Something interesting happened to me yesterday.
I’m a fan of DNA testing, like Ancestry DNA, 23andMe, etc. This is due in large part to my love of history and anthropology. I love knowing about my genealogy and what kind of DNA heritage I share with the rest of the world.
By the way, if you’re curious, my DNA is mostly French (48%), Irish (19%), and Portuguese (14%). The rest is a mix of Italian, German, Ashkenazi Jew (from the Baltics), and North African (either Morrocan or Algerian).
Now, some people fear that DNA testing might be an invasion of privacy. Others who also believe corporations will profit from your results fear genetic discrimination. I agree that some of these fears are justifiable.
But I also believe the benefits outweigh the risks, which go beyond simply knowing about your genetic heritage. For example, on top of being insatiably curious, I also became increasingly fascinated with knowing more about any medical predispositions.
- My mother had fought several forms of cancer before passing away.
- My father was an alcoholic, had Korsakov’s disease as a result, and died from alcoholic cardiomyopathy.
- My only sister battled a multitude of congenital issues before she died.
All three died just a few years apart.
Along with my recent ADHD diagnosis, DNA tests can reveal genetic conditions and risk factors for disease. This allows me to take steps to avoid triggering problematic genes, and to improve my lifestyle and make better choices.
Now, here’s what happened yesterday.
In many of these DNA sites, you can choose to voluntarily share your DNA results, either anonymously or not. The system then finds genetic relationships with other members who have done the same.
The result is that you can discover hundreds of new relatives. Sure, many of them are distant. For example, I can share less than 1% of my DNA with someone, who ends up being a third or fourth cousin.
Sometimes, although rarely, you can find closer relatives, find a potential donor (such as for bone marrow transplants), or even help catch a serial killer.
But this can also be a sensitive area. For example, imagine discovering you were adopted or your father is not your real father — or that he had other children you didn’t know about.
This is kind of what happened to me — or rather, to someone related to me.
Yesterday, through one of these sites, I was approached by a second cousin. Apparently, he recently found out he was adopted. He learned about his birth name, which is the same as my grandmother’s maiden name.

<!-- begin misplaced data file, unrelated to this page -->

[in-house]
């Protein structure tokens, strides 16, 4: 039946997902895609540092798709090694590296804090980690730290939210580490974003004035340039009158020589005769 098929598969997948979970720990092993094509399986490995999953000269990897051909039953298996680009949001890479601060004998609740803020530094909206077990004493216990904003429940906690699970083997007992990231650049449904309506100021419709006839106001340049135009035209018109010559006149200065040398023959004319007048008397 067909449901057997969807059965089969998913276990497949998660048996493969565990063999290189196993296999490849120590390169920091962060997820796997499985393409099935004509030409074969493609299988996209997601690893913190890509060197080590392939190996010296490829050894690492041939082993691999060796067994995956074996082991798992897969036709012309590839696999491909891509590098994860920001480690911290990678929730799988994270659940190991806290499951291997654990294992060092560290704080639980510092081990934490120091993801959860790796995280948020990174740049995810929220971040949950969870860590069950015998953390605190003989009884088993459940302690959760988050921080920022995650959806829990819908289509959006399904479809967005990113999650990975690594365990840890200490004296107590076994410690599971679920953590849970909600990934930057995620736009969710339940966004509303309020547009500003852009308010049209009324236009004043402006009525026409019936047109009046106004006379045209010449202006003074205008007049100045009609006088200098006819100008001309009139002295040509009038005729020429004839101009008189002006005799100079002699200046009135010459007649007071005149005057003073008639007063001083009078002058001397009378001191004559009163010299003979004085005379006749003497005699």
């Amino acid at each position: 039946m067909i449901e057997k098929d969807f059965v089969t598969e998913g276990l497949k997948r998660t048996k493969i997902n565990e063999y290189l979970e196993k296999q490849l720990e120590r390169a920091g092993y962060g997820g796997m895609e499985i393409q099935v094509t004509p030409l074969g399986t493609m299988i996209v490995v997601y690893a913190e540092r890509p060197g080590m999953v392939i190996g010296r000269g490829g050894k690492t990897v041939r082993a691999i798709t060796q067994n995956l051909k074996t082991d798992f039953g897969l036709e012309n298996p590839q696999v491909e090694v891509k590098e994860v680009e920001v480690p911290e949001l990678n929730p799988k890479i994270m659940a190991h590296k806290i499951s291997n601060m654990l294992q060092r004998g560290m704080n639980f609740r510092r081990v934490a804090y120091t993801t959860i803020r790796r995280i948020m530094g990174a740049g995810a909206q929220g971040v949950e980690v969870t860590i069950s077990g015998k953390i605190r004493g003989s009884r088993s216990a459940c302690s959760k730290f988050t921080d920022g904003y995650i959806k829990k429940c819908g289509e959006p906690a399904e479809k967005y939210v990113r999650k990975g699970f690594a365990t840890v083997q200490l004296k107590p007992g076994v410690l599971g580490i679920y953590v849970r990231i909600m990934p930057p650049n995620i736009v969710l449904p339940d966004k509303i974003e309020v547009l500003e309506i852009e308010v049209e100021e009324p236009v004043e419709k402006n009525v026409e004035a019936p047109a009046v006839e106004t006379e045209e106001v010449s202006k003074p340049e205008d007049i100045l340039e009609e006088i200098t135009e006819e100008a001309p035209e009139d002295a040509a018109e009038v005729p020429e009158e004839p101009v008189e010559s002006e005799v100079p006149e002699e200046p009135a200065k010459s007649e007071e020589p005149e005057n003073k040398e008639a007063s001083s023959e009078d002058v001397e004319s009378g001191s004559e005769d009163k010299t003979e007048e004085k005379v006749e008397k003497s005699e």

Long story short, his mother was killed in a car accident, which is why he was given up for adoption. He reached out to find out about that side of our family so he can pass on any health information to his daughter.
Now, our great-grandparents were siblings, but that’s all I knew. I couldn’t help him any more than that, but it gave him enough ammunition to start digging.
So what has this got to do with marketing?
It simply reminded me of Perry Marshall’s Marketing DNA Test.
The point is that everyone markets differently. Everyone has a different set of strengths and weaknesses. And everyone has a certain natural ability to do marketing — that ability could be persuasion, innovation, analysis, strategy, etc.
The result of Perry’s DNA test falls somewhere on a continuum, between what he calls “Producer” and “Alchemist.”
One key difference between both, out of many, is that the producer is more logical and methodical, where the alchemist is more innovative and impulsive.
Ultimately, the goal is to know your strengths and weaknesses so you know what to work on. In fact, studies have shown that you grow faster when focusing on your strengths as opposed to trying to improve your weaknesses.
If you hate marketing or feel you’re not good at it, and it’s impeding your growth, it might be because you’re focusing on your weaknesses — or on the part of marketing you hate.
Rather than spinning your wheels, focus on your strengths instead, and hire someone whose strengths can better fill the gaps in your business.
Or as Perry Marshall so eloquently said:
This index shows you what strength areas you should pursue and develop, and what areas frankly aren’t worth bothering with. Build on your strengths. Organize a team of people whose strengths match your weaknesses. Life is too short to fight our nature – we’ve got more important battles to win.
To save space, go read his full explanation here.